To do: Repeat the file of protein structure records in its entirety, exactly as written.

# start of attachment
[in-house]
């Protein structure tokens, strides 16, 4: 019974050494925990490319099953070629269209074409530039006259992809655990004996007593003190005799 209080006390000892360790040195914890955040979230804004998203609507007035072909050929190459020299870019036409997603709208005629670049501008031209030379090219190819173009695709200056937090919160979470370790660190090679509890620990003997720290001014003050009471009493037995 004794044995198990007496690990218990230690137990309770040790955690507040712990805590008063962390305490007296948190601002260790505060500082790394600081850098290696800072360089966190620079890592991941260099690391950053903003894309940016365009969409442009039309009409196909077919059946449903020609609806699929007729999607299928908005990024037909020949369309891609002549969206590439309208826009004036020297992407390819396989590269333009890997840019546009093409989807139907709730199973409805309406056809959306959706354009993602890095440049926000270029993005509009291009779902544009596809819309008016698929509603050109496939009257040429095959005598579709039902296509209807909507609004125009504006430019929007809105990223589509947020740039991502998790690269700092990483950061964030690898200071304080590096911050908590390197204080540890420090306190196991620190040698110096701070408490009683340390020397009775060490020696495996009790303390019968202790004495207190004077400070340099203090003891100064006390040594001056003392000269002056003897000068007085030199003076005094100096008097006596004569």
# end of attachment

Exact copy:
[in-house]
């Protein structure tokens, strides 16, 4: 019974050494925990490319099953070629269209074409530039006259992809655990004996007593003190005799 209080006390000892360790040195914890955040979230804004998203609507007035072909050929190459020299870019036409997603709208005629670049501008031209030379090219190819173009695709200056937090919160979470370790660190090679509890620990003997720290001014003050009471009493037995 004794044995198990007496690990218990230690137990309770040790955690507040712990805590008063962390305490007296948190601002260790505060500082790394600081850098290696800072360089966190620079890592991941260099690391950053903003894309940016365009969409442009039309009409196909077919059946449903020609609806699929007729999607299928908005990024037909020949369309891609002549969206590439309208826009004036020297992407390819396989590269333009890997840019546009093409989807139907709730199973409805309406056809959306959706354009993602890095440049926000270029993005509009291009779902544009596809819309008016698929509603050109496939009257040429095959005598579709039902296509209807909507609004125009504006430019929007809105990223589509947020740039991502998790690269700092990483950061964030690898200071304080590096911050908590390197204080540890420090306190196991620190040698110096701070408490009683340390020397009775060490020696495996009790303390019968202790004495207190004077400070340099203090003891100064006390040594001056003392000269002056003897000068007085030199003076005094100096008097006596004569």